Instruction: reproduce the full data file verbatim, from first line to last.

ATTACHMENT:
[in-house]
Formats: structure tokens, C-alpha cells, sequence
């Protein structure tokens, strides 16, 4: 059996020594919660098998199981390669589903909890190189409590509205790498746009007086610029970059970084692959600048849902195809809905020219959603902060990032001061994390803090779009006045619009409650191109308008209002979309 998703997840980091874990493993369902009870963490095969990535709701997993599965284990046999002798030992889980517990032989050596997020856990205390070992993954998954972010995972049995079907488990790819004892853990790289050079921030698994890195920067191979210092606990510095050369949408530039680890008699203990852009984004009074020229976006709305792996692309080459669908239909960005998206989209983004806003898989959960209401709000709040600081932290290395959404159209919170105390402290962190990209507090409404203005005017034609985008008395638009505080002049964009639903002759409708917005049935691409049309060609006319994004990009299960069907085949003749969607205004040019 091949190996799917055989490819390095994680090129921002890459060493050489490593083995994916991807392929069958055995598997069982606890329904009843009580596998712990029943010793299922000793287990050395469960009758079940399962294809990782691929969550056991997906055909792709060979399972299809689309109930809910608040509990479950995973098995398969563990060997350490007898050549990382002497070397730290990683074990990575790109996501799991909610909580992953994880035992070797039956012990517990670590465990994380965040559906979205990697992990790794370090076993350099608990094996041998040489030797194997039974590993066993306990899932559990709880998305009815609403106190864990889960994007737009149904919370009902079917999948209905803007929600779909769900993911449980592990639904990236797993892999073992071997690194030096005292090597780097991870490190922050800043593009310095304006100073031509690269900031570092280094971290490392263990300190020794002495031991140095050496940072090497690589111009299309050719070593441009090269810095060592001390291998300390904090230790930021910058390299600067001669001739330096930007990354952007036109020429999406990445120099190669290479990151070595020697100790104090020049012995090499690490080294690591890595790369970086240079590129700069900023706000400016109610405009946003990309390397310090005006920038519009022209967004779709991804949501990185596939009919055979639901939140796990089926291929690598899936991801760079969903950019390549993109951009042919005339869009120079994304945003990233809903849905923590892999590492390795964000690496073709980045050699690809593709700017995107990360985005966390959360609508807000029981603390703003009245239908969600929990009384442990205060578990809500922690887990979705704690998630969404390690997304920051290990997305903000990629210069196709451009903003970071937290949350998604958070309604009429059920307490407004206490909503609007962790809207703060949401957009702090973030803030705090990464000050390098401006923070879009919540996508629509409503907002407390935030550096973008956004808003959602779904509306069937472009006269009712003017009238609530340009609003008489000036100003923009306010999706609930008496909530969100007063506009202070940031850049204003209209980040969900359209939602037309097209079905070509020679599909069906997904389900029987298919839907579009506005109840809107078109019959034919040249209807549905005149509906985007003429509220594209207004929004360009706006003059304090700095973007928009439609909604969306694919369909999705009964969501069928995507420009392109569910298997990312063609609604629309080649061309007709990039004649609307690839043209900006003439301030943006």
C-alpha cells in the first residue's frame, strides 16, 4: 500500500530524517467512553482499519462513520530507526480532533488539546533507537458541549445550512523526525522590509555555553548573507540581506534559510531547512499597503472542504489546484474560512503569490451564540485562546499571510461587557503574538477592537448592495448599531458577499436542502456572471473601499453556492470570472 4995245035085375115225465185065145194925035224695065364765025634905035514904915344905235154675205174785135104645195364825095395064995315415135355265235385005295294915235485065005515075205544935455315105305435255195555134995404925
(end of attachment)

[in-house]
Formats: structure tokens, C-alpha cells, sequence
């Protein structure tokens, strides 16, 4: 059996020594919660098998199981390669589903909890190189409590509205790498746009007086610029970059970084692959600048849902195809809905020219959603902060990032001061994390803090779009006045619009409650191109308008209002979309 998703997840980091874990493993369902009870963490095969990535709701997993599965284990046999002798030992889980517990032989050596997020856990205390070992993954998954972010995972049995079907488990790819004892853990790289050079921030698994890195920067191979210092606990510095050369949408530039680890008699203990852009984004009074020229976006709305792996692309080459669908239909960005998206989209983004806003898989959960209401709000709040600081932290290395959404159209919170105390402290962190990209507090409404203005005017034609985008008395638009505080002049964009639903002759409708917005049935691409049309060609006319994004990009299960069907085949003749969607205004040019 091949190996799917055989490819390095994680090129921002890459060493050489490593083995994916991807392929069958055995598997069982606890329904009843009580596998712990029943010793299922000793287990050395469960009758079940399962294809990782691929969550056991997906055909792709060979399972299809689309109930809910608040509990479950995973098995398969563990060997350490007898050549990382002497070397730290990683074990990575790109996501799991909610909580992953994880035992070797039956012990517990670590465990994380965040559906979205990697992990790794370090076993350099608990094996041998040489030797194997039974590993066993306990899932559990709880998305009815609403106190864990889960994007737009149904919370009902079917999948209905803007929600779909769900993911449980592990639904990236797993892999073992071997690194030096005292090597780097991870490190922050800043593009310095304006100073031509690269900031570092280094971290490392263990300190020794002495031991140095050496940072090497690589111009299309050719070593441009090269810095060592001390291998300390904090230790930021910058390299600067001669001739330096930007990354952007036109020429999406990445120099190669290479990151070595020697100790104090020049012995090499690490080294690591890595790369970086240079590129700069900023706000400016109610405009946003990309390397310090005006920038519009022209967004779709991804949501990185596939009919055979639901939140796990089926291929690598899936991801760079969903950019390549993109951009042919005339869009120079994304945003990233809903849905923590892999590492390795964000690496073709980045050699690809593709700017995107990360985005966390959360609508807000029981603390703003009245239908969600929990009384442990205060578990809500922690887990979705704690998630969404390690997304920051290990997305903000990629210069196709451009903003970071937290949350998604958070309604009429059920307490407004206490909503609007962790809207703060949401957009702090973030803030705090990464000050390098401006923070879009919540996508629509409503907002407390935030550096973008956004808003959602779904509306069937472009006269009712003017009238609530340009609003008489000036100003923009306010999706609930008496909530969100007063506009202070940031850049204003209209980040969900359209939602037309097209079905070509020679599909069906997904389900029987298919839907579009506005109840809107078109019959034919040249209807549905005149509906985007003429509220594209207004929004360009706006003059304090700095973007928009439609909604969306694919369909999705009964969501069928995507420009392109569910298997990312063609609604629309080649061309007709990039004649609307690839043209900006003439301030943006």
C-alpha cells in the first residue's frame, strides 16, 4: 500500500530524517467512553482499519462513520530507526480532533488539546533507537458541549445550512523526525522590509555555553548573507540581506534559510531547512499597503472542504489546484474560512503569490451564540485562546499571510461587557503574538477592537448592495448599531458577499436542502456572471473601499453556492470570472 4995245035085375115225465185065145194925035224695065364765025634905035514904915344905235154675205174785135104645195364825095395064995315415135355265235385005295294915235485065005515075205544935455315105305435255195555134995404925